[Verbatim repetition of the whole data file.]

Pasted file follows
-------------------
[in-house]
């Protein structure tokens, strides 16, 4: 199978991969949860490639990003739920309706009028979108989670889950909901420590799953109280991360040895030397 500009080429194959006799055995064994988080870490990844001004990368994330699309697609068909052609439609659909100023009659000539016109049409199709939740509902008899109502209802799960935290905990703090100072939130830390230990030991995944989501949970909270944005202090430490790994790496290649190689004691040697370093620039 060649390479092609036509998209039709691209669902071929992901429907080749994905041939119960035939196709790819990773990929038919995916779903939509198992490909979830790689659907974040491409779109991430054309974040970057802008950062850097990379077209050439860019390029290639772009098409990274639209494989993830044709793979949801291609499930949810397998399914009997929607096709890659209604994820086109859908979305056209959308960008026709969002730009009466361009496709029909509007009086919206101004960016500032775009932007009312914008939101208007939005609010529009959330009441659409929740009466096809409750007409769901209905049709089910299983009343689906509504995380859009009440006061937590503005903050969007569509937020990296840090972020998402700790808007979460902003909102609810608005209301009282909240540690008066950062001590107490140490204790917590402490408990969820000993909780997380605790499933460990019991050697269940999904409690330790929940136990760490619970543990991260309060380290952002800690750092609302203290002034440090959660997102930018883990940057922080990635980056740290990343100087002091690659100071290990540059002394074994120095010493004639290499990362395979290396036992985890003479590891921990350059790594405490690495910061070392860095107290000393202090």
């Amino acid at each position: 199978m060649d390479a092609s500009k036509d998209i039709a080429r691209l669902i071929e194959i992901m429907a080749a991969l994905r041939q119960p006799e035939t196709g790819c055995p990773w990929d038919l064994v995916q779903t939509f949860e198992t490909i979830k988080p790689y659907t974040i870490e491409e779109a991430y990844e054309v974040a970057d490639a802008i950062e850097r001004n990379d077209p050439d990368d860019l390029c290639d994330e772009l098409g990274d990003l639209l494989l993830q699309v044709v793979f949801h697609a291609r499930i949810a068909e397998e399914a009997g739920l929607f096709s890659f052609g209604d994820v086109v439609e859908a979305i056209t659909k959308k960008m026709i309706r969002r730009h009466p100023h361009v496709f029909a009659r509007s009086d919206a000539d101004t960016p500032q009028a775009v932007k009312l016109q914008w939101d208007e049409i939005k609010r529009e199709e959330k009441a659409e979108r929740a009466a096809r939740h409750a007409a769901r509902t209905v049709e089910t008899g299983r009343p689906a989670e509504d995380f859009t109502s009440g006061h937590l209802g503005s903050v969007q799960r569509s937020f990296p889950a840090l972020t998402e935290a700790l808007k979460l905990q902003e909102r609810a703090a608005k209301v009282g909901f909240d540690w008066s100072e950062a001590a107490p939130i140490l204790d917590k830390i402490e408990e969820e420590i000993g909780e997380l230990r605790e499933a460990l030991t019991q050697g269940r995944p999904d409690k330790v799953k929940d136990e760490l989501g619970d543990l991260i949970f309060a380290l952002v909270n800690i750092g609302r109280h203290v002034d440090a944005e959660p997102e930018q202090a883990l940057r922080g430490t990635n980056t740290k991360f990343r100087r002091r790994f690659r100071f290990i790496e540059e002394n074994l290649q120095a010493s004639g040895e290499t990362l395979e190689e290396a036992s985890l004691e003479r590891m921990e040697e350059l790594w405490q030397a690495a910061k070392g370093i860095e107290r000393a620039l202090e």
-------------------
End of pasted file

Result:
[in-house]
């Protein structure tokens, strides 16, 4: 199978991969949860490639990003739920309706009028979108989670889950909901420590799953109280991360040895030397 500009080429194959006799055995064994988080870490990844001004990368994330699309697609068909052609439609659909100023009659000539016109049409199709939740509902008899109502209802799960935290905990703090100072939130830390230990030991995944989501949970909270944005202090430490790994790496290649190689004691040697370093620039 060649390479092609036509998209039709691209669902071929992901429907080749994905041939119960035939196709790819990773990929038919995916779903939509198992490909979830790689659907974040491409779109991430054309974040970057802008950062850097990379077209050439860019390029290639772009098409990274639209494989993830044709793979949801291609499930949810397998399914009997929607096709890659209604994820086109859908979305056209959308960008026709969002730009009466361009496709029909509007009086919206101004960016500032775009932007009312914008939101208007939005609010529009959330009441659409929740009466096809409750007409769901209905049709089910299983009343689906509504995380859009009440006061937590503005903050969007569509937020990296840090972020998402700790808007979460902003909102609810608005209301009282909240540690008066950062001590107490140490204790917590402490408990969820000993909780997380605790499933460990019991050697269940999904409690330790929940136990760490619970543990991260309060380290952002800690750092609302203290002034440090959660997102930018883990940057922080990635980056740290990343100087002091690659100071290990540059002394074994120095010493004639290499990362395979290396036992985890003479590891921990350059790594405490690495910061070392860095107290000393202090």
């Amino acid at each position: 199978m060649d390479a092609s500009k036509d998209i039709a080429r691209l669902i071929e194959i992901m429907a080749a991969l994905r041939q119960p006799e035939t196709g790819c055995p990773w990929d038919l064994v995916q779903t939509f949860e198992t490909i979830k988080p790689y659907t974040i870490e491409e779109a991430y990844e054309v974040a970057d490639a802008i950062e850097r001004n990379d077209p050439d990368d860019l390029c290639d994330e772009l098409g990274d990003l639209l494989l993830q699309v044709v793979f949801h697609a291609r499930i949810a068909e397998e399914a009997g739920l929607f096709s890659f052609g209604d994820v086109v439609e859908a979305i056209t659909k959308k960008m026709i309706r969002r730009h009466p100023h361009v496709f029909a009659r509007s009086d919206a000539d101004t960016p500032q009028a775009v932007k009312l016109q914008w939101d208007e049409i939005k609010r529009e199709e959330k009441a659409e979108r929740a009466a096809r939740h409750a007409a769901r509902t209905v049709e089910t008899g299983r009343p689906a989670e509504d995380f859009t109502s009440g006061h937590l209802g503005s903050v969007q799960r569509s937020f990296p889950a840090l972020t998402e935290a700790l808007k979460l905990q902003e909102r609810a703090a608005k209301v009282g909901f909240d540690w008066s100072e950062a001590a107490p939130i140490l204790d917590k830390i402490e408990e969820e420590i000993g909780e997380l230990r605790e499933a460990l030991t019991q050697g269940r995944p999904d409690k330790v799953k929940d136990e760490l989501g619970d543990l991260i949970f309060a380290l952002v909270n800690i750092g609302r109280h203290v002034d440090a944005e959660p997102e930018q202090a883990l940057r922080g430490t990635n980056t740290k991360f990343r100087r002091r790994f690659r100071f290990i790496e540059e002394n074994l290649q120095a010493s004639g040895e290499t990362l395979e190689e290396a036992s985890l004691e003479r590891m921990e040697e350059l790594w405490q030397a690495a910061k070392g370093i860095e107290r000393a620039l202090e």